World migrants day - December 18th, 2012

Prayer for boundary crossers

PREPARATION: Invite those who will pray together to bring items to share as gestures of welcome for people trying to build a better life in a new place. Suggest personal hygiene items, climate-appropriate clothing, socks, etc. In the gathering space, place an empty suitcase, backpack or a cloth that can be wrapped into a bundle. As people gather, ask them to pack the bag with their donations. Later, deliver them to an assistance agency or directly to immigrants in need.
 
Reader 1: We whose heritage is the Judeo-Christian tradition are pre-disposed to care about immigrants because our ancestors in faith were once strangers in a foreign land. We trace our faith lineage back to people who felt God prompting them to venture beyond their familiar territory. In chapter 12 of the first book of our salvation history, the story tells us, “God said to Abram, ‘Go forth from your father’s house to a land that I will show you. . . and ‘Abram [and Sara] went as the Lord directed. . .” By chapter 14 of Genesis, Abram and his tribe have set up camp in Mamre in the land of Canaan and their neighbors call them Hebrews which means “those who cross over.” 
Our ancestors in faith were people who crossed borders in pursuit of a better life which they pursued as God’s plan for them. Their new neighbors, however, regarded them as intruders who should have stayed where they belonged.*
 
Reader 2: When, generations later, Egyptian authorities were so threatened by the number of boundary crossers among them that they made slaves of them, God was attentive to the Hebrews’ plight: “Their cry for help from the depths of their slavery went up to God. God heard their groaning and was mindful of the covenant with Abraham, Isaac and Jacob. God looked upon the Hebrews and knew. . .
God calls Moses to lead the boundary crossers to freedom, saying: I have seen the miserable state of my people in Egypt. I have heard their appeal to be free. Yes, I am well aware of their sufferings. I mean to deliver them out of the hands of the Egyptians and bring them up out of that land to a land rich and broad. . . So come, I send you to lead them out. (Ex 2:23-3:10)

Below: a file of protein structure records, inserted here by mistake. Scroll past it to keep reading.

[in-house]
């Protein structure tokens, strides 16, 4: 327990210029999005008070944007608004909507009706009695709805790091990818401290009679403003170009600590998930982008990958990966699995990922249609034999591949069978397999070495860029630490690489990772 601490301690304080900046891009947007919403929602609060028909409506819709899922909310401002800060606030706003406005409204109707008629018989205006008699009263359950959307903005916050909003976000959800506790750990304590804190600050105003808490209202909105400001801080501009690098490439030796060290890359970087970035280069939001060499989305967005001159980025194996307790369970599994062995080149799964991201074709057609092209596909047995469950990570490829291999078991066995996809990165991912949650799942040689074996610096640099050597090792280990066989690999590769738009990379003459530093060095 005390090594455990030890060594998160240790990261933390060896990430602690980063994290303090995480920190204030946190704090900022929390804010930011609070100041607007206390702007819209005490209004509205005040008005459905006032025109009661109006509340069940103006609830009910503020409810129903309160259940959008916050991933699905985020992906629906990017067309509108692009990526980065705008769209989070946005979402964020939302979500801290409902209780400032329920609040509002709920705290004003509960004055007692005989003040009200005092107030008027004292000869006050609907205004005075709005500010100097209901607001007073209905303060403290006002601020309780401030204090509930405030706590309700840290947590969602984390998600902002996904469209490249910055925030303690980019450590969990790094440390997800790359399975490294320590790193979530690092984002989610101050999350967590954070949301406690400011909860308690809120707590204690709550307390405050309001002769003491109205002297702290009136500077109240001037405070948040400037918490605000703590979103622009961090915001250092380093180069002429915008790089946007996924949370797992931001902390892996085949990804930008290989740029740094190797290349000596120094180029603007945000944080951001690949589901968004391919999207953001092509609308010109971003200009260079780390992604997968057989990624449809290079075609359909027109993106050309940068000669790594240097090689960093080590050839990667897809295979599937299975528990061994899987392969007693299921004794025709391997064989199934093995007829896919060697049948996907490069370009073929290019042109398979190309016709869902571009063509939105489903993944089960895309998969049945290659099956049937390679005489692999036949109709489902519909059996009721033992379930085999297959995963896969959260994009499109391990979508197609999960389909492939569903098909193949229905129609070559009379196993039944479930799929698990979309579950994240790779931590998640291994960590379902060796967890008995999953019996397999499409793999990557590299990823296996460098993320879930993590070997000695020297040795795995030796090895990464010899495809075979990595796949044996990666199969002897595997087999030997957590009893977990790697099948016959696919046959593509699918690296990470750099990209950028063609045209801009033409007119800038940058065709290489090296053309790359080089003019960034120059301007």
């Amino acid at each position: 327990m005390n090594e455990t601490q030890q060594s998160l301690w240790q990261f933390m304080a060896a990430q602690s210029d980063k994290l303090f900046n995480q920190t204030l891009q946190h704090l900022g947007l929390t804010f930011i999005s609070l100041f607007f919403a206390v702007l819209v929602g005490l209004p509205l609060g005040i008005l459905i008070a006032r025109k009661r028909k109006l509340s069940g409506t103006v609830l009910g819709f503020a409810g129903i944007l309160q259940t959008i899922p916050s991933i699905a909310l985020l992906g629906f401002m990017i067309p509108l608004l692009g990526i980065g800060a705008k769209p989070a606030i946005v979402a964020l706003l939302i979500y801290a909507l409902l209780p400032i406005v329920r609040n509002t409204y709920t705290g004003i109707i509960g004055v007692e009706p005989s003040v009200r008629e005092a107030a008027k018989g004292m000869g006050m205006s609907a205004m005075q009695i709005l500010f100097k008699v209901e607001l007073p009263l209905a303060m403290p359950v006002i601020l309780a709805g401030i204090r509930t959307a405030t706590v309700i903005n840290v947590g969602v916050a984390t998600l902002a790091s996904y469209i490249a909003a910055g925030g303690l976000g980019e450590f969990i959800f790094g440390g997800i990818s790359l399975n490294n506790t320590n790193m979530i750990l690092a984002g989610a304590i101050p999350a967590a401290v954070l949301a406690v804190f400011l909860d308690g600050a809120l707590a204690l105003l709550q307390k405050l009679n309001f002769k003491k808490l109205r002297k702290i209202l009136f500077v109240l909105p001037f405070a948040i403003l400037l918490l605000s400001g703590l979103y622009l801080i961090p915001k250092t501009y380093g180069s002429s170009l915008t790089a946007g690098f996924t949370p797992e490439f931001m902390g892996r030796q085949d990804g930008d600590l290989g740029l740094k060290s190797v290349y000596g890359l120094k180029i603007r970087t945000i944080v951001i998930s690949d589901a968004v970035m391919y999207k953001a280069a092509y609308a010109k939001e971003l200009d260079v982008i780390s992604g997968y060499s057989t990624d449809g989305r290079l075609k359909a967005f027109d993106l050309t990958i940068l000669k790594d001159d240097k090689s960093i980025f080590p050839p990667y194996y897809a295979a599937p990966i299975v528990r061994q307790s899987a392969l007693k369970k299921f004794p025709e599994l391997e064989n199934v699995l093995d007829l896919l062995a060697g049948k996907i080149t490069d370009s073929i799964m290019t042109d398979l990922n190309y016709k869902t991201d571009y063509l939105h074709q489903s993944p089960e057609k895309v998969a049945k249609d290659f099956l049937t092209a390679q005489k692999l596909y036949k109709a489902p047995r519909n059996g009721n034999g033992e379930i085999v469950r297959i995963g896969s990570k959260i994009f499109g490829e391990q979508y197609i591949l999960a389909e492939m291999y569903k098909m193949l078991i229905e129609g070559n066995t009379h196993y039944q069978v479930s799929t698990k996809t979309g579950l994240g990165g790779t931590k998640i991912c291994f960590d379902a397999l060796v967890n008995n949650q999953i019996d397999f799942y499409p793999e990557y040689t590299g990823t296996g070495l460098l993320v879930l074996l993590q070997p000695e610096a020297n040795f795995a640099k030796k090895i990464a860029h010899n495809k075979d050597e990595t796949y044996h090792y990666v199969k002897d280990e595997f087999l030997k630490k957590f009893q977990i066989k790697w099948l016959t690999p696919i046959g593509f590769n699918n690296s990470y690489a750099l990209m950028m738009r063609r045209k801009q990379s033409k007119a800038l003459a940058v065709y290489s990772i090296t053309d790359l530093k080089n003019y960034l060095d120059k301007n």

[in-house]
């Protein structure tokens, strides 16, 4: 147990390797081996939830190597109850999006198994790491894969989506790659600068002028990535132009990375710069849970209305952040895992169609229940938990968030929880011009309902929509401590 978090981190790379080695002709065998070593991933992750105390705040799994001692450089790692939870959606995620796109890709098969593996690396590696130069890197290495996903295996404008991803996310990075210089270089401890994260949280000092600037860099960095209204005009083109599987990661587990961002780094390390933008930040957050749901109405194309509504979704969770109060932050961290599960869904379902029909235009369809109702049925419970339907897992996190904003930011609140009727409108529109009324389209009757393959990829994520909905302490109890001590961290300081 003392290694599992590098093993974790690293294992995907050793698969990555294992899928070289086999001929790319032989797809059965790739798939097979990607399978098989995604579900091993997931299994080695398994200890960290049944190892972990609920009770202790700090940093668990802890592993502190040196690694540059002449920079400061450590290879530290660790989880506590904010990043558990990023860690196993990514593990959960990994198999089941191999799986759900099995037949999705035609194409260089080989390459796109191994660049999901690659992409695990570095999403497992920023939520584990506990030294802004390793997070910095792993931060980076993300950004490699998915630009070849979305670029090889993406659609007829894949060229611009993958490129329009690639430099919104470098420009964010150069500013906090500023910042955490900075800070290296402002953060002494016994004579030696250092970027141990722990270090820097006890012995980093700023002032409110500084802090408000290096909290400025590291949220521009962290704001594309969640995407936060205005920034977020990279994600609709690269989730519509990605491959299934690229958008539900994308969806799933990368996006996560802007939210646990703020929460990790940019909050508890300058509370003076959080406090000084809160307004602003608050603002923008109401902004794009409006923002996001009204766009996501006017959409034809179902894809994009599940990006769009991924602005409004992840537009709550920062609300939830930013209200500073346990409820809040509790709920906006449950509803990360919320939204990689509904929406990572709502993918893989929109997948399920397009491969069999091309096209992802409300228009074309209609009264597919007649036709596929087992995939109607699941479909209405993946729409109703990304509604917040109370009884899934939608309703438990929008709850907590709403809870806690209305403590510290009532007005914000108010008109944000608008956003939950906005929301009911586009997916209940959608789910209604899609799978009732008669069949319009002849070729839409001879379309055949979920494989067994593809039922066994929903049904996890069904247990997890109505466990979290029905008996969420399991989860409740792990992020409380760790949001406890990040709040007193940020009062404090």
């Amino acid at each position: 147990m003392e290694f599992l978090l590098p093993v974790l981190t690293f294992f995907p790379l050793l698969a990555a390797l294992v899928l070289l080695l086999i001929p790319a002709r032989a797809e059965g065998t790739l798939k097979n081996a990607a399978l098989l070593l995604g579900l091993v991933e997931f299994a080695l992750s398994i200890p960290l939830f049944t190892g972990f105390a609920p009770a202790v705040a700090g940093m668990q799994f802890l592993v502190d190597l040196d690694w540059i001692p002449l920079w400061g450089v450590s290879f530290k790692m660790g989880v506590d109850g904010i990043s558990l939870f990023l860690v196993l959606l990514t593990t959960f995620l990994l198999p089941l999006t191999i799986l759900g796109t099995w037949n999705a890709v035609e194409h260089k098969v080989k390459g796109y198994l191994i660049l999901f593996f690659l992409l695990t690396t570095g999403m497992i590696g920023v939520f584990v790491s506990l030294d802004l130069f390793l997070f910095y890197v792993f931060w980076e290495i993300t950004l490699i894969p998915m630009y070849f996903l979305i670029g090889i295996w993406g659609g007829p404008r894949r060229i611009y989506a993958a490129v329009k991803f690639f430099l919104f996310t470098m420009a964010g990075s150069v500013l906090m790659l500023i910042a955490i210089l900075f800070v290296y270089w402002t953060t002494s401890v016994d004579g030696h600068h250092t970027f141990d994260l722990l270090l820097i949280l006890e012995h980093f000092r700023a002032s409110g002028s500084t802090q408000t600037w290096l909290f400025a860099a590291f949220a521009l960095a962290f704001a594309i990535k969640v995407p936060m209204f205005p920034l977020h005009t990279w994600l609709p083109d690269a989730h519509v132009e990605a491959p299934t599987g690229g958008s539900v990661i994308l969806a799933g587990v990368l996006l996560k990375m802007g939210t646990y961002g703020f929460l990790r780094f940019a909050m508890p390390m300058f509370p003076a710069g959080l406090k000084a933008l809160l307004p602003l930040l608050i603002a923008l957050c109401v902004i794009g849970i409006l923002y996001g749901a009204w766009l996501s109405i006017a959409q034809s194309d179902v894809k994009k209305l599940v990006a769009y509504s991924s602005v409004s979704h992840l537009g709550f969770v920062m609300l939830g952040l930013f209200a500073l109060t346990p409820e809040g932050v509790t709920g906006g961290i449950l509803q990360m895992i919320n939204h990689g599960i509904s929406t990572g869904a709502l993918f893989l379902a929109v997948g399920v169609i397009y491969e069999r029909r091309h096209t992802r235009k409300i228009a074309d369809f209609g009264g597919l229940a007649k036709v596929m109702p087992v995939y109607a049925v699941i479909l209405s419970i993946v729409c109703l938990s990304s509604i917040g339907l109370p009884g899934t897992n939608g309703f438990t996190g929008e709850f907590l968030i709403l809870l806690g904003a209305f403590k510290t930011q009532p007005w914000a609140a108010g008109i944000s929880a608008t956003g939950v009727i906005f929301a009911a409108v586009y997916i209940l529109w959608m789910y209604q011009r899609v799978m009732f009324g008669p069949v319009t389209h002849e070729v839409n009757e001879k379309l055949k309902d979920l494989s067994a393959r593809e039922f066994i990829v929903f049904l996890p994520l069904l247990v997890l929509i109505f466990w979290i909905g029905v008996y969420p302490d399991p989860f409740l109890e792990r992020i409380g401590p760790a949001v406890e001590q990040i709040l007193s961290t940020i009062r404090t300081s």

Reader 3: Let us pray with those who reluctantly leave or actually flee their homes due to circumstances that threaten their lives and/or spirits and that of those in their care:
the 214 million men, women and children who are international migrants today;
the more than 42 million people around the globe who have been forcefully displaced by violence, persecution, climate change, dire poverty and natural disasters;
the 35.4 million refugees, asylees and internally displaced persons currently in the care of the United Nations High Commission for Refugees;
those whom you may know by name . . . 
 
ALL-Antiphon: In the tender compassion of our God, the dawn breaks for us, to shine on those who dwell in darkness and in the shadow of death 
and guide our feet into the way of peace. (Luke 1:78-79)
 
Psalm 18 (excerpts)[alternate sides or invite individuals to take turns praying the verses of Ps. 18]
[OR, if you prefer, sing Be Not Afraid by Bob Dufford, SJ which is based on Isaiah 43:2-3]
 
I love you God, my Strength; you are my Rock, my Fortress, my Deliverer.
I proclaim your praises; I am safe from my enemies.
 
The breakers of death surged round about me, the destroying floods overwhelmed me.
In my distress I cried out to you, my God.
You heard my voice; my cry reached your ears.
 
You reached out and grasped me; you drew me out of the deep waters.
You rescued me from my mighty enemy, from my foes who were too powerful for me.
They attacked me in the day of my calamity, but you, my God, came to my support.
You set me free in the open and rescued me because you love me.
 
You indeed, O Lord, give light to my lamp; you brighten the darkness about me.
With your aid I run against an armed band, and by your help I leap over a wall.
 
You, Gracious God, shield all who take shelter in you.
 
ALL-Antiphon: In the tender compassion of our God, the dawn breaks for us, to shine on those who dwell in darkness and in the shadow of death and guide our feet into the way of peace. (Luke 1:78-79)
 
Reader 4: Let us pray for immigrants and for ourselves whom God sends with them:
Compassionate God, you want the release of those bound unjustly. 
All: Help us collaborate to break the yoke of poverty and violence that oppresses your people.
 
Reader 4: Liberating God, you make a way in the wilderness
     All: (gesturing toward the suitcase/bundle) May we continue to find ways to share our bread with the hungry and clothe those who left so much behind.
 
Reader 4: God our Shelter, you want your people to live in safety and thrive.
     All: Help us help immigrants rebuild their lives in security and welcome.
 
Reader 4: Christ, you are light for those groping in the darkness.    
     All: Help us be your light dispelling systemic injustices and showing paths
for creating a world order grounded in right relationships 
so your people and the whole of creation can thrive. (based on Isaiah 58:6-12) 
   
ALL: In the tender compassion of our God, the dawn breaks for us,
      to shine on those who dwell in darkness and in the shadow of death 
and guide our feet across boundaries and into the way of peace. AMEN 
*Cf. Freedom Journeys, by Rabbi Arthur Waskow & Rabbi Phyllis Berman, Chapter 9.
 

Commission for Justice, Peace and Integrity of Creation 
USG/UISG Secretariat
Via Aurelia 476, 00165, Rome, Italy. 
Email: jpicusguisg@lasalle.org 
www.jpicformation.wikispaces.com
18/12/2012
Save this article in PDF Imprimer l'article Send this article by mail Send
> Tous les articles remonter Remonter